~Red-necked Phalarope at Morningside Park, 08/15/22.~

On my second go-round, I was happy to see the Red-necked Phalarope come in and land at the island where I was looking. I “parked” my kayak in the muddy shore and watched, photographed, and just enjoyed this incredible little bird. The bird was beautiful and extremely confiding, making its way closer and closer to me and never flushing. It was a very special birding experience, one that I won’t forget any time soon. What a bird.

~Beautiful bird. RNPH at Morningside Park, 08/15/22.~

John called as I was making my way back to shore. I told him how it went – he stopped me in my tracks when I mentioned the dowitchers. They hadn’t been there earlier, so John jumped in his car and joined me at the park to get them just before darkness fell. Huge thanks and congrats to John for finding and reporting a great bird. Check out his shore birding accounts from the day here.

~I had these as Short-billed Dowitchers in the field; I checked John Haas’ blog before posting and he had them as SBDO too. Morningside Park, 08/15/22.~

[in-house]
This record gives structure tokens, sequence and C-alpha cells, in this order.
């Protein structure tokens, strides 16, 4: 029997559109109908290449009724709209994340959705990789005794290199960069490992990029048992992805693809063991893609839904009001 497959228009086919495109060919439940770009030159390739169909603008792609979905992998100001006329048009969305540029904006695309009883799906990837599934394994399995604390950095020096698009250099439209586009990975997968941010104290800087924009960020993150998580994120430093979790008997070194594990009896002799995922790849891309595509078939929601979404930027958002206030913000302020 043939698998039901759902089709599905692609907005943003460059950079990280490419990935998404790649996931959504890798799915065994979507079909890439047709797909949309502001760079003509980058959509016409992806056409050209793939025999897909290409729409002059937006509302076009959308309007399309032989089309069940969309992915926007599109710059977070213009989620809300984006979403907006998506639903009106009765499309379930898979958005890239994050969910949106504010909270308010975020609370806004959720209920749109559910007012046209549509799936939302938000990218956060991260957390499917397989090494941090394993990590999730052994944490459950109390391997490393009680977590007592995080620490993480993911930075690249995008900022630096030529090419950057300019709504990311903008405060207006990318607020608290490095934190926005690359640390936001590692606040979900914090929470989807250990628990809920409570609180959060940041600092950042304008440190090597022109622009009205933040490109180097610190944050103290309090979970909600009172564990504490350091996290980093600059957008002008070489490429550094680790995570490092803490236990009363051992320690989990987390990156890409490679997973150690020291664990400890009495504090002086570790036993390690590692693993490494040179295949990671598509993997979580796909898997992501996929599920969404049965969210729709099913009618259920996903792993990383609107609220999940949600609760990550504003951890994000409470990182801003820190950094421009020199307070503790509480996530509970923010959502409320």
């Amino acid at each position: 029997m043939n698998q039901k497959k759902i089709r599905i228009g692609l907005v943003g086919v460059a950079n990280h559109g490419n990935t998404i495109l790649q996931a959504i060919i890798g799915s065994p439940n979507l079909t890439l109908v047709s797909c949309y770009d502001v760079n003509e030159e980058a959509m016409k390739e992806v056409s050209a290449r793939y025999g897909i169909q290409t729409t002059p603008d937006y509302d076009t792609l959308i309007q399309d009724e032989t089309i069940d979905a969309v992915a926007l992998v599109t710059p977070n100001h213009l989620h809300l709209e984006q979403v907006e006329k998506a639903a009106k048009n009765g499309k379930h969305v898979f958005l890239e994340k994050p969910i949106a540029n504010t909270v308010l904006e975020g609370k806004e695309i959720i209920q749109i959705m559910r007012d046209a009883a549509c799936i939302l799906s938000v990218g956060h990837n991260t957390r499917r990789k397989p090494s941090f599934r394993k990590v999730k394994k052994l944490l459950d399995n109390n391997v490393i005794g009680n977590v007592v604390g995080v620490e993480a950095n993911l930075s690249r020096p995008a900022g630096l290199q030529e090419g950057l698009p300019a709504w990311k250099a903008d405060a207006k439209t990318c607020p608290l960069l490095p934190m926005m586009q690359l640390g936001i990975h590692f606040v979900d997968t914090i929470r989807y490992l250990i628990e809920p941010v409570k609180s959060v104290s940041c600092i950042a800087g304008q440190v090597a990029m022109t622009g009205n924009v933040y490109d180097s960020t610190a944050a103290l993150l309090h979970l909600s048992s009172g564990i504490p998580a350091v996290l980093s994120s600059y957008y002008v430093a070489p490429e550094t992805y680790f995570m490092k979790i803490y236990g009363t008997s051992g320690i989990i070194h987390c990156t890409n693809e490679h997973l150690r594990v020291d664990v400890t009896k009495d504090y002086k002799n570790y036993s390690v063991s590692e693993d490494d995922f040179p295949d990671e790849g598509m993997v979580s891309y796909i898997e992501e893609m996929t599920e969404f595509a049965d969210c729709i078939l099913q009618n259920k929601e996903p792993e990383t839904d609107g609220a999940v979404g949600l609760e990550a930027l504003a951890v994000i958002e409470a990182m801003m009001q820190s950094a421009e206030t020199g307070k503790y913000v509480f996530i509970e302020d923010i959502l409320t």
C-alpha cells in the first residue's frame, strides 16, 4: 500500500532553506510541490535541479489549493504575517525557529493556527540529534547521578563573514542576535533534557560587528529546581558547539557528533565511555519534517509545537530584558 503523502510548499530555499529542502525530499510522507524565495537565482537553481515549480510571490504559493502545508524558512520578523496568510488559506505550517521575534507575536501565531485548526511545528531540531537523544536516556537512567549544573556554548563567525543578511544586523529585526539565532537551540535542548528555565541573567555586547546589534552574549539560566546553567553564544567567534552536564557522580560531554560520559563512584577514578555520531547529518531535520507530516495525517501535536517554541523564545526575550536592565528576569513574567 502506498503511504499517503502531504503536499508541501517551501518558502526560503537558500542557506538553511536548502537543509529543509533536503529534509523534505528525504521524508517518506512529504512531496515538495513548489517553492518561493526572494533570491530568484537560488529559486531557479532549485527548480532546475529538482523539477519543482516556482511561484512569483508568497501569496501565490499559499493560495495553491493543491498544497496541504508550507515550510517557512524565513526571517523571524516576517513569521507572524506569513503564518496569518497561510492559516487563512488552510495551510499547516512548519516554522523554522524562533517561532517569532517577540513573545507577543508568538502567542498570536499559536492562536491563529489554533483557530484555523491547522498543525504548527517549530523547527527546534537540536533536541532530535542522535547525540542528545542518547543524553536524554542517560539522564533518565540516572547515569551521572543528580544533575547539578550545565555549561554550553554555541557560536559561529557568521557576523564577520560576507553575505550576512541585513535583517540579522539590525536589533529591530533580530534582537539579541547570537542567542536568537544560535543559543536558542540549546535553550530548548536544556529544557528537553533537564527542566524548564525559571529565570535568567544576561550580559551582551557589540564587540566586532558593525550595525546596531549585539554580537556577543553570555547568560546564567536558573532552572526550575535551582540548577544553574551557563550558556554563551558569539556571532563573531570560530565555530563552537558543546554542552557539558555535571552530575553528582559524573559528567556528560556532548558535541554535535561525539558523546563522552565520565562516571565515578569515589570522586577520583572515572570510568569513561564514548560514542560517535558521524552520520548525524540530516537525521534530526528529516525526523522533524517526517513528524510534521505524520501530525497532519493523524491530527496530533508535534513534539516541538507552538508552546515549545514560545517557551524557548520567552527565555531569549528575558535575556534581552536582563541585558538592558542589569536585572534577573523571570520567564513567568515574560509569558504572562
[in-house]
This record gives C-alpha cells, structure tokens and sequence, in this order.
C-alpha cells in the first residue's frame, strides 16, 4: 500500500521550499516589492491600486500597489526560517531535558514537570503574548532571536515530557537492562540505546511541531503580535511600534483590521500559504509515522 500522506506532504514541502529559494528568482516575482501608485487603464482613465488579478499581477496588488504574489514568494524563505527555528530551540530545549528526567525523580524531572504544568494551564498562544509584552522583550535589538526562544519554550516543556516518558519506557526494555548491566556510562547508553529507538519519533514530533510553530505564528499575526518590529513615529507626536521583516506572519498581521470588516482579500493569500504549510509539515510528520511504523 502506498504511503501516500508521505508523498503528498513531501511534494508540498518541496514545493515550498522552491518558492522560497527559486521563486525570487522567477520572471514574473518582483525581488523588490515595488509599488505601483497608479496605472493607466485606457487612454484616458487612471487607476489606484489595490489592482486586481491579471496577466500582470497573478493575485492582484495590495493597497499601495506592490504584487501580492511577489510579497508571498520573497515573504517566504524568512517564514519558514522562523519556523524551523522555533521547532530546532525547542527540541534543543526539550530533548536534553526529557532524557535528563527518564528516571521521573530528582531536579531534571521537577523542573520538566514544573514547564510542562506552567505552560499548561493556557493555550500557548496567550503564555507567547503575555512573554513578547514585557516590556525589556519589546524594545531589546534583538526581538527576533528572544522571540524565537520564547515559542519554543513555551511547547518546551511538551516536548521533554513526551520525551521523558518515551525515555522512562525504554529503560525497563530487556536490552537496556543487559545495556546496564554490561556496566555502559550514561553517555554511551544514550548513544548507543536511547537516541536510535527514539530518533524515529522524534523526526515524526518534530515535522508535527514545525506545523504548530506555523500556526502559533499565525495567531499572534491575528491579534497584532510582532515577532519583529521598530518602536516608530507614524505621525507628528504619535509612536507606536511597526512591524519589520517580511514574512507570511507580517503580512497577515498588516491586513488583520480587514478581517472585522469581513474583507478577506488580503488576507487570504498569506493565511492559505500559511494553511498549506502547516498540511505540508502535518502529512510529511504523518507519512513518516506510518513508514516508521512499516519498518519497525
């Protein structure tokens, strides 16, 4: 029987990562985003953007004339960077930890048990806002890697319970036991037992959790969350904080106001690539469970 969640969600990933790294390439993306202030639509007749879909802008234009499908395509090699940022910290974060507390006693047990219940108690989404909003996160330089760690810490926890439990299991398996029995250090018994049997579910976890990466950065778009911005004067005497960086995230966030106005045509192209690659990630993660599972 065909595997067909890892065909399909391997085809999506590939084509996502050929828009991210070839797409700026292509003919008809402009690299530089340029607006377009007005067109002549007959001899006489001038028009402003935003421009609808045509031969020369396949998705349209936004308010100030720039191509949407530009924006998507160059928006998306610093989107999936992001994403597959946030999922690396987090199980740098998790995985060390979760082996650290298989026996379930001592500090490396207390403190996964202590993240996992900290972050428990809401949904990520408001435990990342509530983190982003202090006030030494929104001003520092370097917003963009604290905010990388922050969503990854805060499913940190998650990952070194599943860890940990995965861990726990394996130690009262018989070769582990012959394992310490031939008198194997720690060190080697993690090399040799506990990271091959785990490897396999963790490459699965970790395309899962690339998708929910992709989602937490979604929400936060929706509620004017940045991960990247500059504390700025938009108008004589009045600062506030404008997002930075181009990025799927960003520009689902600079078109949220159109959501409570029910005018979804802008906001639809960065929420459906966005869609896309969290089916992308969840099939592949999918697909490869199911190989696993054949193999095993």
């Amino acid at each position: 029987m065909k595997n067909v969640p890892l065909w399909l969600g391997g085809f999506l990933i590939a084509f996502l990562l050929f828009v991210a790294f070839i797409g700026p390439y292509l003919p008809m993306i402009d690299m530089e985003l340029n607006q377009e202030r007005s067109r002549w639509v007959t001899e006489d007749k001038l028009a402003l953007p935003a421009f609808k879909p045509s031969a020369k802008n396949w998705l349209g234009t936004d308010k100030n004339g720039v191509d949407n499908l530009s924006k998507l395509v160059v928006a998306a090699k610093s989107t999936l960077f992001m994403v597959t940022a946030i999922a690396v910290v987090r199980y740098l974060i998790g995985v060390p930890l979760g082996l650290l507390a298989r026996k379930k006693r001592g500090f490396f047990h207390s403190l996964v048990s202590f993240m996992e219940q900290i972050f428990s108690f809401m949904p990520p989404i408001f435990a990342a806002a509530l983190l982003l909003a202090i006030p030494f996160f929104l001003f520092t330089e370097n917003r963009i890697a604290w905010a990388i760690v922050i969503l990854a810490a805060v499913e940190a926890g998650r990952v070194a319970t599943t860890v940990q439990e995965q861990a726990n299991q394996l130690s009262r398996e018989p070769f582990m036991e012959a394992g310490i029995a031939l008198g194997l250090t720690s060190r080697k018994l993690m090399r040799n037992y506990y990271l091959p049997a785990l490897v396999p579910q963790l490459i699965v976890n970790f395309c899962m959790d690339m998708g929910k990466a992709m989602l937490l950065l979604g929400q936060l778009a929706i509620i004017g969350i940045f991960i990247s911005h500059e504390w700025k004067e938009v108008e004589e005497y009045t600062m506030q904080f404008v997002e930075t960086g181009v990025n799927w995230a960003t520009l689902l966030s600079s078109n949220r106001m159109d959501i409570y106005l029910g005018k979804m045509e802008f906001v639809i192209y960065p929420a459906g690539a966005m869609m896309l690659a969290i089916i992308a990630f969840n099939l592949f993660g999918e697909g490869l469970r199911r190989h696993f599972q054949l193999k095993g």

~Red-necked Phalarope, Morningside Park 08/15/22.~

Orange County NEOTROPIC CORMORANT, 05/30/22

I spent my birding time over the past couple of days trying to catch up with the NEOTROPIC CORMORANT that Bruce Nott and Ken McDermott found at the Newburgh Rowing Club on Saturday evening. I was in Newburgh twice yesterday and had some rotten luck, missing the bird by less than 10 minutes. Today was a different story and I finally connected with the bird thanks to two birders up from the city (Heydi & Ryan maybe? Sorry I’m so bad with names). I connected with them when they first arrived, and not to long after that, they contacted me to let me know they had found the bird by the Newburgh Ferry. The bird was cooperative until birding bud Rob Stone arrived and got it, but shortly after that it was flushed by a pair of jet skis.

~Wow! NEOTROPIC CORMORANT on the Hudson River near the Newburgh Ferry 05/30/22. From what I understand, this is only the 6th NECO record in NYS .~